How to Create Layers of Thematically Pertinent Conflict

Today, I’m guest posting on Storyfix, with a post on “How to Create Layers of Thematically Pertinent Conflict.” Here’s an excerpt:

Structuring Your Novel: Essential Keys for Writing an Outstanding Story

Structuring Your Novel (affiliate link)

On the surface, conflict is a ridiculously easy concept. Have one character punch another. Or yell at him. Or even just give him the silent treatment. Easy-peasy, right? And to some extent, that’s true. As long as you have an antagonistic force that is preventing your protagonist from getting his grubby little mitts on his overall story goal (and the individual scene goals in between—both of which I discuss in way more detail in my book Structuring Your Novel: Essential Keys to Writing an Outstanding Story), then you have enough conflict to drive your plot.

But if you want to take your story to the next level, then you’re going to want to not just generate a simple round of one-on-one conflict. You’re going to want to take it to the next level. You’re going to want to layer the conflict among multiple characters.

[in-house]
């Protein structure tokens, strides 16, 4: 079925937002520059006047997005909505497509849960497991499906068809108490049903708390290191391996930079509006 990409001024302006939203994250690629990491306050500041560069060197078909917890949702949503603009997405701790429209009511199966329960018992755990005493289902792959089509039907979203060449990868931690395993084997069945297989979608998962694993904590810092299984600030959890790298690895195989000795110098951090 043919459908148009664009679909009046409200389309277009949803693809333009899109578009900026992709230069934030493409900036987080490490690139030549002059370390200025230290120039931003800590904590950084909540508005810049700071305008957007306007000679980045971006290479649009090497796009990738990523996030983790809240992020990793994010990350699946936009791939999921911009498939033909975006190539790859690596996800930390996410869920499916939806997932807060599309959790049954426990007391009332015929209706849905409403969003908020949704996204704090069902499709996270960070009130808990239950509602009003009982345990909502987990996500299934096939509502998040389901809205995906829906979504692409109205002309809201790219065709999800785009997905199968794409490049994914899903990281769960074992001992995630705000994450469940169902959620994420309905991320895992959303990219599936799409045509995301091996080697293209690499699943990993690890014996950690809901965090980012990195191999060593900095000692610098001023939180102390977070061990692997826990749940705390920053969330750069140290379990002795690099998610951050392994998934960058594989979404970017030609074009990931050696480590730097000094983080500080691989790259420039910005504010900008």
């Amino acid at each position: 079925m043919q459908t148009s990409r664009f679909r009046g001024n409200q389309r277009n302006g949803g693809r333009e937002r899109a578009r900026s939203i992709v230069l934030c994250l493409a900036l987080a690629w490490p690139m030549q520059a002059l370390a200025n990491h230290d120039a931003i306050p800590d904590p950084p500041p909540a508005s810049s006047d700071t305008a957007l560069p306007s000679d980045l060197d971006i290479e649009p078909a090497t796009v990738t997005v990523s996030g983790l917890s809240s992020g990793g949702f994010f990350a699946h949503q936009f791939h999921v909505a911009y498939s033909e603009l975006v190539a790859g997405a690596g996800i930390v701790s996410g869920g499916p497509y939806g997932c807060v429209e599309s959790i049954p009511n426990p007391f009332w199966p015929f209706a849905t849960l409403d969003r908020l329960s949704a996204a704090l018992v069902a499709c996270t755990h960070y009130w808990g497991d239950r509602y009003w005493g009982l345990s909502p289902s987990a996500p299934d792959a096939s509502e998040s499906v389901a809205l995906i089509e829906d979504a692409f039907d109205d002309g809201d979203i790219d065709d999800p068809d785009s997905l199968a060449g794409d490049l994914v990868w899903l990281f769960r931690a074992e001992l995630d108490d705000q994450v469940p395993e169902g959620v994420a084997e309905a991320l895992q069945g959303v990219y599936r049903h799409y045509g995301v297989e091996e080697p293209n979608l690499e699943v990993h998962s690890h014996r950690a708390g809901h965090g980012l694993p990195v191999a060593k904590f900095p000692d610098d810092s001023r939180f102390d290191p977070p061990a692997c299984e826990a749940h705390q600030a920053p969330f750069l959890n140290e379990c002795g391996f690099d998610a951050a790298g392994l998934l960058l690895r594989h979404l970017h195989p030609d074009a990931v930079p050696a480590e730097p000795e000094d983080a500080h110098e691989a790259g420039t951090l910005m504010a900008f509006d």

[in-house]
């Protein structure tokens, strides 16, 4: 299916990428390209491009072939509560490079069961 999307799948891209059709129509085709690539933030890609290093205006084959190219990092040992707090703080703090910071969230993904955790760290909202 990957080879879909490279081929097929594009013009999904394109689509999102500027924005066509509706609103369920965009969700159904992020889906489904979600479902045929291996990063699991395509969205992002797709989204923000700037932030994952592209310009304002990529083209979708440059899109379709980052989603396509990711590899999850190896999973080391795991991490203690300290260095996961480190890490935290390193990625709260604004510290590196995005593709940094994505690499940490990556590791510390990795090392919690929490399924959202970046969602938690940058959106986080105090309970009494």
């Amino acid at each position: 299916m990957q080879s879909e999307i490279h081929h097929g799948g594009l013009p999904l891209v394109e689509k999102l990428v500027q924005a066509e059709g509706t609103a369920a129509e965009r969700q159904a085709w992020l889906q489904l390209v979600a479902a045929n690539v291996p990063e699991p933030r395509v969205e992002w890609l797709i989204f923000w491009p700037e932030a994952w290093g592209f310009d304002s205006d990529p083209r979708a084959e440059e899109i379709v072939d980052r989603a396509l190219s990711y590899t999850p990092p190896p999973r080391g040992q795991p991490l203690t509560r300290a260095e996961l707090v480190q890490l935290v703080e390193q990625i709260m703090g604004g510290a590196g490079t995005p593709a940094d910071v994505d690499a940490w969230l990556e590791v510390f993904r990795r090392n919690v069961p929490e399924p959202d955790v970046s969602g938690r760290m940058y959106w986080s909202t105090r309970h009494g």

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About K.M. Weiland | @KMWeiland

K.M. Weiland is the award-winning and internationally-published author of the acclaimed writing guides Outlining Your Novel, Structuring Your Novel, and Creating Character Arcs. A native of western Nebraska, she writes historical and fantasy novels and mentors authors on her award-winning website Helping Writers Become Authors.


  1. Jessica Salmonson says

    The link is broken (website is under maintenance.)

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